Roku Ultra LT/Roku Ultra Differences

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There is a new Roku, the Roku Ultra that makes the “current” Roku Ultra, the Roku Ultra LT, or Roku Ultra Lite. (2020-2021)

Don’t let the LT fool you, there is nothing Lite about the Roku Ultra LT.

What are the differences?

The (3) main differences with a bonus (1) additional “not so important” feature would be:

Roku Ultra Adds:

  • Additional GB of RAM (Makes the Roku Snappier)
  • Dolby Vision… Isn’t Dolby Vision High Dynamic Range?
    • Yes, however Dolby Vision is the highest possible “version” of HDR.
    • HD or High Definition can support the color gamut of Rec. 709, HDR10 can support DCI-P3 “which 4K Blu-ray movies are released in for the home”, however Dolby Vision can support up to Rec. 2020.
      • *Current Movies in Rec. 2020
        • Pixar’s Soul
        • The Lego Batman Movie
        • Disney Inside Out ” The Subconscious Scene with Jangles The Clown”
        • Guardians of the Galaxy Vol. 2 “In Dolby Theaters, however down converted to DCI-P3 when released on 4K Blu-ray Disc.”

However, I digress and if you want to learn more about HRD10, HDR10+, Dolby Vision and there differences, Click the Link Here.

  • HLG or Hybrid Log-Gamma
    • HLG is backwards compatible HDR that can run on SDR TV’s that are not HDR compatible. It would sit in-between SDR and HDR. Additionally, it is part of the ATSC 3.0 standard which is the next generation terrestrial broadcast system designed from the ground up to improve the television viewing experience with higher audio and video quality. DirecTV and YouTube also support HLG.
  • USB Port for Removable Media.

Test Gear:

  • Pioneer Elite VSX-LX303 (Receiver)
  • Sony XBR-85X850F (TV)
  • Binary B6A-4K-15 (HDMI Cable)

Settings for the Roku Ultra LT

Video:

  • First, the receiver is plugged into the Sony TV’s HDMI 2 or 3. This is because those HDMI ports support Enhanced Format (18Gbps) and the Roku Ultra LT supports 4K 60p.
    • I originally was using HDMI 3 for the ARC (Audio Return Channel), however once or twice during the movie, the screen would go blank for a second and then return to normal. I was assuming it was because of the Binary B6A-4K-15 (HDMI Cable) being powered was a directional cable causing his to happen. When moving it to HDMI 2, no issues with the image going out. Additional testing is needed to confirm this.

  • Second, You will want to make sure the TV is set to accept HDR.
    • For the Sony XBR-85X850F (TV), go to Settings Gear Icon, Picture & Display, Picture Adjustments, Advanced Settings, Video Options and set HDMI Video Range, HDR Mode and Color Space to Auto.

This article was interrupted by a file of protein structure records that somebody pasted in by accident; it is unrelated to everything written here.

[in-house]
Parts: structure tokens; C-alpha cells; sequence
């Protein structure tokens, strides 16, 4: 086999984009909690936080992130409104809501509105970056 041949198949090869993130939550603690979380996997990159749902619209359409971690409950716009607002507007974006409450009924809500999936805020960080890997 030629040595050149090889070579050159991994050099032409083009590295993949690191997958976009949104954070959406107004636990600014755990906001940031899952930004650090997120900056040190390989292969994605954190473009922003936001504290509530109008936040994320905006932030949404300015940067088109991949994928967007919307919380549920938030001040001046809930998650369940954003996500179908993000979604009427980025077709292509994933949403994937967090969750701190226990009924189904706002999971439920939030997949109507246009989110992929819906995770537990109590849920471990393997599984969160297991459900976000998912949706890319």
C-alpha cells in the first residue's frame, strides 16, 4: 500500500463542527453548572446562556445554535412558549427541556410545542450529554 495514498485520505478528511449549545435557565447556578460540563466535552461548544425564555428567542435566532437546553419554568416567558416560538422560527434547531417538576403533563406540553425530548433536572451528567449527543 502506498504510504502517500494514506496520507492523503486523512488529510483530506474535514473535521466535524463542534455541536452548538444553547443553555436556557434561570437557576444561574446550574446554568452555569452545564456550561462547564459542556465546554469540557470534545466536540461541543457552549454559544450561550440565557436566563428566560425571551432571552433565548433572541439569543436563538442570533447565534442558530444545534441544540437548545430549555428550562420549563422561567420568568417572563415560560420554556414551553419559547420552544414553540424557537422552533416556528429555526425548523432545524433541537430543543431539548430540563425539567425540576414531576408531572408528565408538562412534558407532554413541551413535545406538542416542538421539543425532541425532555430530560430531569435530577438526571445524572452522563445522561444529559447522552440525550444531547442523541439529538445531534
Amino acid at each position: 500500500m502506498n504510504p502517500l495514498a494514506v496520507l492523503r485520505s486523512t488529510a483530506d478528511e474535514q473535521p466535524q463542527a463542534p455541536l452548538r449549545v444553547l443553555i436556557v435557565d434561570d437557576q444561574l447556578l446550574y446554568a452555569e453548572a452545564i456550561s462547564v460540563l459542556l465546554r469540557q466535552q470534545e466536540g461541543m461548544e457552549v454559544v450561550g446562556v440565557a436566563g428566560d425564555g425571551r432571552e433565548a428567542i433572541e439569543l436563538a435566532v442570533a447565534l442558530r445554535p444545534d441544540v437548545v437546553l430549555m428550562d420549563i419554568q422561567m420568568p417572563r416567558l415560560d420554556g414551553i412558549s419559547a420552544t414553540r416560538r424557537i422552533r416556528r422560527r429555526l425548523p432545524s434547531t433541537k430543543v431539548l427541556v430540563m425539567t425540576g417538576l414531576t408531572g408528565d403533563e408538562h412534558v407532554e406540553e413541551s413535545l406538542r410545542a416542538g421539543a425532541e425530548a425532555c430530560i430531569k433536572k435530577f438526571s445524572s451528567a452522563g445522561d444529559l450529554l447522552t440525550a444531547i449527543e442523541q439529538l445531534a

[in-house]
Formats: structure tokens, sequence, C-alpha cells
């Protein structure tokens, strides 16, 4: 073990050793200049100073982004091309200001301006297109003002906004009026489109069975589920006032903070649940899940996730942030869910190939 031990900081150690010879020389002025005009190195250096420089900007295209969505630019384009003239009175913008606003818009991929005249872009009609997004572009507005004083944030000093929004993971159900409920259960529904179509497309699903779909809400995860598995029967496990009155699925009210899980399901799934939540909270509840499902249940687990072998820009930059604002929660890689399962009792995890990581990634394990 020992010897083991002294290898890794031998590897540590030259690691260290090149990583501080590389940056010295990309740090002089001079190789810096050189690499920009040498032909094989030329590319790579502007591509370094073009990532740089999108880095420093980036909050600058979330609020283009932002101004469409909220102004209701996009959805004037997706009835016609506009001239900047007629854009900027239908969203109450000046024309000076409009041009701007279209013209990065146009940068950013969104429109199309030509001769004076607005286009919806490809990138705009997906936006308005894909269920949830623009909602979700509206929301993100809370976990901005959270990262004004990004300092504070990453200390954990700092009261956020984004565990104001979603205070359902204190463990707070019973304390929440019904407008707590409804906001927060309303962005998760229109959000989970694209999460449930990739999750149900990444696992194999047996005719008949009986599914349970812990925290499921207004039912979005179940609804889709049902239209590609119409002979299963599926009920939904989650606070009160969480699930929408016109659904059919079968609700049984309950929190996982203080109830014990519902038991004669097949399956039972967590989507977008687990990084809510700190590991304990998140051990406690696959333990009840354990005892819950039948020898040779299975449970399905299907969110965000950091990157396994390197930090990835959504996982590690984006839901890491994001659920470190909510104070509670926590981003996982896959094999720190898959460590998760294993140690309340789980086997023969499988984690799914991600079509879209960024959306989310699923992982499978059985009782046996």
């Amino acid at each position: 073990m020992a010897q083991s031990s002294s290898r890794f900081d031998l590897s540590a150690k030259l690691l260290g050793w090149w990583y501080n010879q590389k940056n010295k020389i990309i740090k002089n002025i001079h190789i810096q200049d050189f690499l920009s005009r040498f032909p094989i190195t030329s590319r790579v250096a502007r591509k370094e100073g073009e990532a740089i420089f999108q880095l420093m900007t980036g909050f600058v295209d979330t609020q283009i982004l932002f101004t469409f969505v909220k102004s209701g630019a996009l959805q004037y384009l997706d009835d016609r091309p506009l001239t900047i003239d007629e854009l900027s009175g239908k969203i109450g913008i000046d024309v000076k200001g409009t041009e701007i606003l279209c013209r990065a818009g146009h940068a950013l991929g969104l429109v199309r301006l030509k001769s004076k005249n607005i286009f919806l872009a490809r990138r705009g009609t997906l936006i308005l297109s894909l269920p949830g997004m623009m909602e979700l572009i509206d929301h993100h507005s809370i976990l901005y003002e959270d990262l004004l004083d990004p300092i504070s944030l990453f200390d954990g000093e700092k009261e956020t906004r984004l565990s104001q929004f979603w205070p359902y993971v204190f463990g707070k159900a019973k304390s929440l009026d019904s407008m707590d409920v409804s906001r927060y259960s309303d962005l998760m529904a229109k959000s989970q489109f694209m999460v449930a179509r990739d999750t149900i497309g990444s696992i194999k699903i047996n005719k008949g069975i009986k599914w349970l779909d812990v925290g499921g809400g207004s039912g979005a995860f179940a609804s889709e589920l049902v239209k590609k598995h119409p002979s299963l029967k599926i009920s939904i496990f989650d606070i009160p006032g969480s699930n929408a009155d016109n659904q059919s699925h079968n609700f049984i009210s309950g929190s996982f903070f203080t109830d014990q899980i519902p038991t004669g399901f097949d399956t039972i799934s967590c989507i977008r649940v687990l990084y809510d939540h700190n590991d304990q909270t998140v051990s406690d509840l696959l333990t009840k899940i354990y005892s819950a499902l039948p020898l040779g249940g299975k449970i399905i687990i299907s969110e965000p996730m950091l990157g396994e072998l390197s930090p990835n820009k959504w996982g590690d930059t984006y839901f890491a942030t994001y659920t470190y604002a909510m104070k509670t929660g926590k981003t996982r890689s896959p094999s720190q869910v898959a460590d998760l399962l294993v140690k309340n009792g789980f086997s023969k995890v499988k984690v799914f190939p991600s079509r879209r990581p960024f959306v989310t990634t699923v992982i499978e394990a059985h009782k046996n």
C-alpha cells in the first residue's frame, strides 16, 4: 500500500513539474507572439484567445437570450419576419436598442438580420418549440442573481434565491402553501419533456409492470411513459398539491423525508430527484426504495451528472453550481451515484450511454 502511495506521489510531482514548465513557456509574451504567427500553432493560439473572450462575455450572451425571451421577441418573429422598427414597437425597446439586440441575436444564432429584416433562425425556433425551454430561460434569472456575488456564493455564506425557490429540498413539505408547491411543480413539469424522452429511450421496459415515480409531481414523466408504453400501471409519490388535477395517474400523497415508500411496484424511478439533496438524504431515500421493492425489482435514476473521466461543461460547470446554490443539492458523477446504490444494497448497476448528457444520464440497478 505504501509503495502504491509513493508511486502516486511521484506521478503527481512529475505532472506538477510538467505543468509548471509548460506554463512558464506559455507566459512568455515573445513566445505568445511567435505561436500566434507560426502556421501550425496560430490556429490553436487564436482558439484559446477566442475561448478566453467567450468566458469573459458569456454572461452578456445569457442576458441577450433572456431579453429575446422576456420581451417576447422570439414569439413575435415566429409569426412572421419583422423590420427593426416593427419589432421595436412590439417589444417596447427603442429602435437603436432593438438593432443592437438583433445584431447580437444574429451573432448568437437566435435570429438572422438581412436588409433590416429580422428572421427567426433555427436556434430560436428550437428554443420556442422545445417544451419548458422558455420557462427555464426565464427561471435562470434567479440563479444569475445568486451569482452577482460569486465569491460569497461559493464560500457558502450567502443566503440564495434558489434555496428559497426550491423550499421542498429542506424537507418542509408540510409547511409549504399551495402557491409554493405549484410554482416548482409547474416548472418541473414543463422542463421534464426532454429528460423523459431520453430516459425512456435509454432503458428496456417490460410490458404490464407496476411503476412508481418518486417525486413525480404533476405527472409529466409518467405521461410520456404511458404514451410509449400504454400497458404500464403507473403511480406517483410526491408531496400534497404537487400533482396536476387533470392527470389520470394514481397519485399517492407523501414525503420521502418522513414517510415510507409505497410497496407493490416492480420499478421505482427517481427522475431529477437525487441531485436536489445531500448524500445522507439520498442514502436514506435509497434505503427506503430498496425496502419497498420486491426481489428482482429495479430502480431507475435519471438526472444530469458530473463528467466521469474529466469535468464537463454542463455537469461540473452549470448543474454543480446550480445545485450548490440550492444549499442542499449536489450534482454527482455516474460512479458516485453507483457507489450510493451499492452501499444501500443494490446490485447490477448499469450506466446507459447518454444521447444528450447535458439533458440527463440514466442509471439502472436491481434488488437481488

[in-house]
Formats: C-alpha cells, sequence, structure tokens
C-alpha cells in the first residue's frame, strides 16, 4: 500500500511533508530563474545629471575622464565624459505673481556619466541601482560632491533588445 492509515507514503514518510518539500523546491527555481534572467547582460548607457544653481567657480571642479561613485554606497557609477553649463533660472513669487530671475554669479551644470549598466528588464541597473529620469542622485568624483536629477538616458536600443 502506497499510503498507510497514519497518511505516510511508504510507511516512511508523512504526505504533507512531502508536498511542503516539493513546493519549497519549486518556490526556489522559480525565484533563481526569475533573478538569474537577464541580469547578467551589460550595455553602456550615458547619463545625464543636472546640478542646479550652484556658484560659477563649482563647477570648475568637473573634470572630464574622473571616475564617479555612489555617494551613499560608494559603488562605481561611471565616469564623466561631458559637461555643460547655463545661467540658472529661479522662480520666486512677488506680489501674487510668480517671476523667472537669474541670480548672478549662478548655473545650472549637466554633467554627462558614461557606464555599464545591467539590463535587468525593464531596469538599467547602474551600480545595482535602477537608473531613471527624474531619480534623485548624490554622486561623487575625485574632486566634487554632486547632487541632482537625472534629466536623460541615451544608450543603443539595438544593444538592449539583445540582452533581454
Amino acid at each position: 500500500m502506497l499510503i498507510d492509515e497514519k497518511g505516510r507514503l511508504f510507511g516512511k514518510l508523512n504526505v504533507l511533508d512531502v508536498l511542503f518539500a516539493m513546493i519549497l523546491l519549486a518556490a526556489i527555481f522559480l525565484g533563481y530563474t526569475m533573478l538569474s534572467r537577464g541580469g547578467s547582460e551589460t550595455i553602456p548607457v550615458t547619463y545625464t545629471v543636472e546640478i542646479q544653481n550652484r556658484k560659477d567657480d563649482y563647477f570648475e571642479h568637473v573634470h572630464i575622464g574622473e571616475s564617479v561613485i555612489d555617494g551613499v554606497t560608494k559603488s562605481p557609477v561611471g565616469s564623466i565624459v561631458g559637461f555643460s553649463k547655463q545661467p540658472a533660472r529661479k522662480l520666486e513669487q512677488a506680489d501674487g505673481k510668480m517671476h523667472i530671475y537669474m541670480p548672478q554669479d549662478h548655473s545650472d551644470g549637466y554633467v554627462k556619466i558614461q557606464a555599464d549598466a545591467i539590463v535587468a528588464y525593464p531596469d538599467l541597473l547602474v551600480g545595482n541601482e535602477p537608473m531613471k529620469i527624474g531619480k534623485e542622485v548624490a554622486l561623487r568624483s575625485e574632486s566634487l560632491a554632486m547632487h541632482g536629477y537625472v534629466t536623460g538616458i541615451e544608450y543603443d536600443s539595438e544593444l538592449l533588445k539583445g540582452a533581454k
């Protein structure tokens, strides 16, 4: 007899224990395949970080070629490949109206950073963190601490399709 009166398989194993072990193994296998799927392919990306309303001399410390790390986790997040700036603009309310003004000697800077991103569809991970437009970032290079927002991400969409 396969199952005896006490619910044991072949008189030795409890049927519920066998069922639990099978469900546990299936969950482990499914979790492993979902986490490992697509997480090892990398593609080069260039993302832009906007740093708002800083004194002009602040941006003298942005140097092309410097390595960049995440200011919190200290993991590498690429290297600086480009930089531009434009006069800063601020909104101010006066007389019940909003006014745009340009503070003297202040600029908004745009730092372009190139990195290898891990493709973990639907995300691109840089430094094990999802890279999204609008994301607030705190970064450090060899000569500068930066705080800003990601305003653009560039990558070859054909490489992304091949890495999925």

• You will see manual adjustments there as well to lock the TV into HDR10 or HGL. Additionally in the Color Space section, you can lock it into Rec. 709, DCI-P3 and even Rec. 2020. This is good for testing and “confirming” your HDR settings from the source and not relaying on Auto settings from the TV. However, Auto should get the Metadata to use the HDR mode and the Color Space the source is using. For more on Rec. 2020 settings on TV’s that are not Dolby Vision, Click the Link Here.

 

 

  • Third, the Pioneer Elite VSX-LX303 (Receiver) supports 4K 60p Ultra HD Passthrough with HDR10, Dolby Vision Compatible. You want to make sure the HDMI ports “if your going to be passing your devices through them” are HDCP 2.2.
    • Pioneer Elite VSX-LX303 (Receiver) Video Features:
      • Ultra HD Pass-through with HDCP 2.2 (4K/60p/4:4:4/24-bit,
        4K/24p/4:4:4/36-bit, 4K/60p/4:2:0/36-bit) HDR10, HLG and BT.2020 Wide Color Gamut Signal Pass-through. All HDMI Inputs, however the front Input and HDMI 5 and 6 does not support these features.

        • HRD10+ is Not Supported on the Pioneer Elite VSX-LX303 (Receiver).
          • HDR10+ provides for scene-by-scene adjustments for the optimum representation of contrast from the HDR source content. Being an open format, it’s license/royalty free and therefore easily adoptable by manufacturers and content producers with quality maintained through a HDR10+ certification and logo program.
  • Fourth, When originally setting up the Roku Ultra LT, having the device set to Auto Detect is fine when down loading and setting out the app. However, once done I set “lock” the Roku Ultra LT to 4K HDR 60Hz TV.

Not including screen calibration, these settings will ensure you are getting the best picture performance from the Roku Ultra LT.

Audio:

With any Home Theater or Home Media Room experience, the audio is just as and if not more important to enjoying the cinematic experience!

With the Roku Ultra LT, you may start going a little crazy looking for Dolby Atmos settings to get that audio decoding to your AVR (Audio/Video Receiver). No worries!

  • First, go to the Roku settings, select Audio, then go down to Audio Mode, and checkmark Auto (Dolby DD+, DTS). The Dolby Atmos track is in the DD+, however it is not labeled that way.

  • Second, stream away! Login to Disney+, Vudu, or Netflix and look for that Dolby Atmos title to test on your AVR!
    • Disney+ (Avengers: Infinity War or Avengers: Endgame)
    • Vudu (Spiderman Far From Home, Terminator Dark Fate)
    • Netflix (The Irishman)
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